Story by Cloverdale mom included in ‘Chicken Soup’ the parenthood edition

An up-and-coming Cloverdale writer says her two kids are a source of material for her budding literary career.

A story by Cloverdale's Ritu Shannon is among 101 heartwarming tales in Chicken Soup for the Soul: Parenthood.

A story by Cloverdale's Ritu Shannon is among 101 heartwarming tales in Chicken Soup for the Soul: Parenthood.

It would be difficult to dream of a more promising-sounding start to a professional writing career: a budding scribe submits her very first story, and it winds up getting published in the latest edition of a bestselling book series.

But that’s exactly what happened to Ritu Shannon, a Cloverdale mom and writer who only recently got serious about her craft.

Her story is featured in the latest edition of the publishing juggernaut Chicken Soup for the Soul: Parenthood edition that hit shelves a couple of weeks ago.

“Big Sister” is one of 101 heartwarming tales about the joys – and challenges – of raising kids.

The volume contains anecdotes and stories about raising children of all ages. As with the previous installments of the Chicken Soup series, the book is meant to uplift, inspire and offer encouragement.

Ritu’s story certainly does that.

It centres around one of those cute little moments she shared with her kids – the kind she used to think she’d remember forever, until she sadly realized  they would likely fade and be forgotten in time if she didn’t record them in some way.

Originally from Victoria, where she graduated from the University of Victoria with a Bachelor of Commerce degree, Ritu lives in Cloverdale with her husband Jamie and their two children, daughter Priya, 5, and son Keegan, 3.

She used to write all the time when she was in school, but “I just sort of stopped,” says Ritu, who confides that her late grandfather is a famous novelist in India, so writing’s “in the blood.”

The realization that she would eventually lose touch with the substance of those precious, day-to-day interactions with her young children as they grew up drove her to put pen to paper again.

Inspiration struck after a long distance phone call to her mother in Victoria.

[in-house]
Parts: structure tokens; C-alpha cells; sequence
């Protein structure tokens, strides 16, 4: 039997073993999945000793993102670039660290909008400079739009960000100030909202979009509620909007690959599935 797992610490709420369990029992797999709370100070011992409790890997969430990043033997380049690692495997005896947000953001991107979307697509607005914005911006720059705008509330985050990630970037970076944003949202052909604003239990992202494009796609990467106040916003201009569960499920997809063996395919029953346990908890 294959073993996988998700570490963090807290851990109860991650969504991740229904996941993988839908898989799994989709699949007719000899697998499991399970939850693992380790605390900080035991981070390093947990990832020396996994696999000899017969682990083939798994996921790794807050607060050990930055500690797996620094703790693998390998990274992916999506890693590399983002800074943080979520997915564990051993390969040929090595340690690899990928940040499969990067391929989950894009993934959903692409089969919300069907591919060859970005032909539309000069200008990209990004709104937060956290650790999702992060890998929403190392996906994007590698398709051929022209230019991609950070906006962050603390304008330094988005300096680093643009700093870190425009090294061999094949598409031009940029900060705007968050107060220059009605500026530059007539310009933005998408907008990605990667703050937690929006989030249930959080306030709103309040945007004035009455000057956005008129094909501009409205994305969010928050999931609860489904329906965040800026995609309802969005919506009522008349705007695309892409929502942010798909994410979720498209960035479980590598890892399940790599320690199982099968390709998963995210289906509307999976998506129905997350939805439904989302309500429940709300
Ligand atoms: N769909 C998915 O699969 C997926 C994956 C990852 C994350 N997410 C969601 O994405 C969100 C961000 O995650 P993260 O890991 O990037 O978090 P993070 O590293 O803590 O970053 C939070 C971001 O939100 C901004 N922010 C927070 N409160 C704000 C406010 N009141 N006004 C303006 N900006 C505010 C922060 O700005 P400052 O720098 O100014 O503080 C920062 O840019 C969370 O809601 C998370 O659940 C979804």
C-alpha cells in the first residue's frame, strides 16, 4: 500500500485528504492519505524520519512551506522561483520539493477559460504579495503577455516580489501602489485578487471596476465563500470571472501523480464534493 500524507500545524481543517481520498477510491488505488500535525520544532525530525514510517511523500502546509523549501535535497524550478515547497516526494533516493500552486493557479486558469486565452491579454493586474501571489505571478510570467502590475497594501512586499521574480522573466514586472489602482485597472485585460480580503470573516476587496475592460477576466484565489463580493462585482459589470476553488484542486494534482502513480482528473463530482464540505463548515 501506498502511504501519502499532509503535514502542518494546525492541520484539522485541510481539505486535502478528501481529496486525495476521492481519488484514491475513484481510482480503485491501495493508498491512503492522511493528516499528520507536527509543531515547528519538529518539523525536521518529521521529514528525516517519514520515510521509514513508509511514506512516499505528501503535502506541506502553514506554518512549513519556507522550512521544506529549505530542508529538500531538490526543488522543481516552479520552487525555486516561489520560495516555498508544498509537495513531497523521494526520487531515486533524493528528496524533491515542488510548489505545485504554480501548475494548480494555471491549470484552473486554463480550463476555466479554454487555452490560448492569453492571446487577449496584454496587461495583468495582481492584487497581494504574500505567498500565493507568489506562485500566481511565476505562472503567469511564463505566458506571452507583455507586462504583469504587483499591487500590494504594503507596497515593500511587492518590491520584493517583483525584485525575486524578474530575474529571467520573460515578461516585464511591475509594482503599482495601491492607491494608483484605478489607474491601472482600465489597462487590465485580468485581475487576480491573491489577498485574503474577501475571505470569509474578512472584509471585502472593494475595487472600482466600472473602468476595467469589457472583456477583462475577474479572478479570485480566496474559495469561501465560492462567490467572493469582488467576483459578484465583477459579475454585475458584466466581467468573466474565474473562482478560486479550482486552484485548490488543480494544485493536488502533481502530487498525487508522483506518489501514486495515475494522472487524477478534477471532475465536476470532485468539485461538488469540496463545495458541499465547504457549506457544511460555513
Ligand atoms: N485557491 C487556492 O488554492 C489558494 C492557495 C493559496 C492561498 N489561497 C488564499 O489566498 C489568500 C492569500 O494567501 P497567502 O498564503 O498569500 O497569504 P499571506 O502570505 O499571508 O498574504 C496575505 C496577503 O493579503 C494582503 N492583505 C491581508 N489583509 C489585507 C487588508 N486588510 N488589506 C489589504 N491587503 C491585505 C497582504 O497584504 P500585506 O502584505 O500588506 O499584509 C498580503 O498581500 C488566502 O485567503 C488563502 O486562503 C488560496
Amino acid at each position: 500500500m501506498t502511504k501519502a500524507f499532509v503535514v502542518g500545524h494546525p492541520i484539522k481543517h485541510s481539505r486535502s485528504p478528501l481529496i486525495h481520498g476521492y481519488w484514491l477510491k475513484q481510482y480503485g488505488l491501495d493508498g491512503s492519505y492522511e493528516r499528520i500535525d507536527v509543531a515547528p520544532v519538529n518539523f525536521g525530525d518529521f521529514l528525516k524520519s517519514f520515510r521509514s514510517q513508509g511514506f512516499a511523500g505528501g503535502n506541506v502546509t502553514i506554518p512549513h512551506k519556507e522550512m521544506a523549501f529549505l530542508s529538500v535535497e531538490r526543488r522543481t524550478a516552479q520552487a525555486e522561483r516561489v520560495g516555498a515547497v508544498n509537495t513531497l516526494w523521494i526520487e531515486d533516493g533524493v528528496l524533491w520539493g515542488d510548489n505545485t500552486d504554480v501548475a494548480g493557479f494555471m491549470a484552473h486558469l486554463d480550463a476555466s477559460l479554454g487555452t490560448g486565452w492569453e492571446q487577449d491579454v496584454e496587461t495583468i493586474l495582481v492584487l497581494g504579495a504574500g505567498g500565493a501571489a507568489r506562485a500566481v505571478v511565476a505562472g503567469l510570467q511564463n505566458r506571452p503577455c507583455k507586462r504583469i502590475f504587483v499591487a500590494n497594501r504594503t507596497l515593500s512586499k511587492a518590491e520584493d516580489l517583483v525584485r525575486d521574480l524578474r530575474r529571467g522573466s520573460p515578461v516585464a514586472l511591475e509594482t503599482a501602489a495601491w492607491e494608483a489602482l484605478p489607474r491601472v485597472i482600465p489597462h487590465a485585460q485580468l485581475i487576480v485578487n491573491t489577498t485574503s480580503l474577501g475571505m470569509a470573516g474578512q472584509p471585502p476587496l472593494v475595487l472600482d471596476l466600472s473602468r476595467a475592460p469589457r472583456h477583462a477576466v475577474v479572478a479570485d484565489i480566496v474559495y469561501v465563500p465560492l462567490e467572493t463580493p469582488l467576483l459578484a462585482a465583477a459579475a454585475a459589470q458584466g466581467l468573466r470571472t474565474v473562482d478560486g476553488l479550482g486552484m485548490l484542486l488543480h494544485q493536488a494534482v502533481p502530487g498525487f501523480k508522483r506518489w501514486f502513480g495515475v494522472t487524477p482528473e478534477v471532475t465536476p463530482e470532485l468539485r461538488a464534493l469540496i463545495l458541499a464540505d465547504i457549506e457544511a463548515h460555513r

“I’m really busy, and never have time to chat with my mom without the kids interrupting,” Ritu recalls.

Her daughter, then aged three-and-a-half, was sitting quietly by her side, her attention focused on her colouring book, and her son napped; a moment of peace between the active young siblings.

As the conversation progressed, Ritu declared she was finally ready to donate all of her baby toys and infant items to charity because – with two children – her family was complete. Her mother, however, was skeptical, and kept pressing.

In mock frustration, Ritu turned to her toddler daughter, asking her, “What do you think? Do you want another baby brother or sister?”

Priya, who only heard one side of the conversation, misunderstood, and burst out crying, thinking her brother Keegan was about to be replaced with a different baby, revealing the depth of her love for her brother.

“Through the day-to-day mayhem of having two young children, you think, ‘Are these guys ever going to be friends?’” Ritu says.

Afterwards, she thought: “I’m going to write a little story about it, that was really cute.’”

So she typed it up, read it over, and showed it to her husband, who was impressed.

“He said, ‘That’s really good. It’s like something you’d read in one of those ‘Chicken Soup’ books.’”

Her curiosity piqued, she did a quick Google search, and within minutes was at the Chicken Soup for the Soul website.

Tantalizingly, there was a section calling for contributors for an upcoming edition – one on parenthood.

Submitting her story couldn’t have been simpler. “I plugged my story in.”

And then she forgot all about it.

About a year later, out of the blue, she got an email from the publishing company informing her that the story had been shortlisted, out of thousands of submissions.

That led to a succession of emails back and forth to work out various edits and to add her contributor’s blurb.

Still, she didn’t know for certain her story would make the final cut until two months ago.

She received her advance copies two weeks ago, and the other day shared her story with her daughter, who’s learning to read.

Priya thought it was “pretty cool.”

“She thinks she’s famous now,” Ritu laughs.

Her beginner’s success has rekindled her inner author. Shortly after submitting her Chicken Soup story, her husband got her a journal, encouraging her to continue writing.

Since then,  she’s been writing down anecdotes, usually about day-to-day stuff involving family life.

“I find my inspiration is my kids.”

She strives to carve out time to write, after the kids are tucked into bed. Writing allows her to reprocess the day, and the amusing things her children say and do.

She’s also written a couple of short stories, and is determined to see where it leads.

“I’m going to keep going. You never know where it’s going to go.”

That plucky attitude is serving her well: just the other day she learned one of her newer stories has been shortlisted for another upcoming Chicken Soup book.

The stories written by her grandfather, Ajit Saini, are not in English, so Ritu hasn’t read them, but now, in her own way, she is continuing a family tradition.

And she hopes her story, Big Sister,  will always serve to remind her children of that special bond siblings share.

“I’ve saved a couple of copies of the book for when they’re older.”

Asked to relate some advice to other parents, she pauses thoughtfully and says, “Just being able to take pleasure in the little things that the kids say and do, which is why I’ve been re-inspired to write. You think you’re always going to remember the funny thing they did or said, but you don’t. It’s nice to remember those treasured little moments.”

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